Film Critic Matt Taylor has a look at the upcoming The Kid Who Would Be King, and is stunned by the brilliant cast and stellar directionWritten by Matt Taylor on 18th February 2019
Film Critic Kat Forbes is slightly underwhelmed by Peterloo, Mike Leigh's telling of an important moment in British history
On 16th August 1819, 600 Hussars attacked a crowd of 60,000 at a peaceful assembly in St Peter’s Square. The assembly were listening to speakers and protesting for greater working class representation in the Houses of Parliament. The attack left 18 people dead and 700 injured. Journalists, who were speaking at the assembly, were arrested and imprisoned by the local yeomanry. This event became known as ‘The Peterloo Massacre’, in an ironic play-on-words of the Battle of Waterloo that happened a few years before. The Peterloo Massacre was influential in expanding the suffrage of working class men and led to the founding of newspapers such as The Guardian.
“To say the plot of the film is male-dominated is an understatement
Mike Leigh’s Peterloo, covers the build-up to the massacre with the actual event having about 30 minutes of screen time in the 154-minute film. This build-up mostly consists of following the many different storylines of the men involved in the massacre. From Henry Hunt (Rory Kinnear), to Lord Sidmouth, the Home Secretary (Karl Johnson) and even a couple of scenes with the Prince Regent (Tim McInnerny); to say the plot of the film is male-dominated is an understatement. The film follows the stories of magistrates, newspaper editors, factory workers – however what it fails most to cover is the stories of women. This is slightly harsh: the leading female character Nellie (Maxine Peake) has a number of scenes where she struggles to care for her family and discusses the assembly with her husband. Additionally, there is a single scene where women form a league to support male suffrage. But, other than these moments, women play incredibly minor supporting roles throughout the film. Being realistic, the covering of the story of Peterloo would have to be somewhat male-dominated, as the story and the time were male-dominated. However, was it really necessary to make the film that male-centric?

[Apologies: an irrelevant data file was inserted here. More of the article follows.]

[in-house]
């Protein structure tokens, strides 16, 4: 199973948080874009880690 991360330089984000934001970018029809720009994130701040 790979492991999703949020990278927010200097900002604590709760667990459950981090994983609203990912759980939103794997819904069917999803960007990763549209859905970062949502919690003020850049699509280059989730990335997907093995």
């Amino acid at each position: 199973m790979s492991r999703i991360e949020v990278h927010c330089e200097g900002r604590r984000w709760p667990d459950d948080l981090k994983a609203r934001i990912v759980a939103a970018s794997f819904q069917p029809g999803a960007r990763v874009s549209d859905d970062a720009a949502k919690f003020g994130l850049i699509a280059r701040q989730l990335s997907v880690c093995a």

“Peterloo could have been made much better if it was just shorter
Looking at the film as a whole, it was interesting, but also long and slow. I checked the time during the film, thinking it was near the end, and I was only an hour in. Peterloo could have been made much better if it was just shorter; however, with 154 minutes of mostly conversational scenes, it ends up draining and average. In terms of the acting, there are a lot of strong performances, particularly from Vincent Franklin and David Moorst who managed to push me through. Overall, for a film that covers the story of a massacre, I do not think it captures the horror of the event; instead, it mainly portrays the confusion and fear of the people and the arrests of the speakers. Additionally, in the aftermath of the event, one of the scenes shown is of two journalists in the Square, surrounded by the dead, discussing how they can market the massacre as ‘Peterloo’. This comes off as completely unfeeling, and is a strange and unnecessary addition to the film. Peterloo is a film about the power and development of the newspapers in the nineteenth century and much less about the loss of life and the oppression of the working classes. I feel like Peterloo is a boring and uncaring way to cover the events of 16th August 1819.
VERDICT: Peterloo provides very little to the world of cinema and, with its lengthy runtime, you would think that it would cover this horrific massacre with more detail and compassion. As well as this, I cannot quite get over the film’s lack of female representation. Peterloo is decidedly average; see it if you want to but you won’t miss much if you don’t.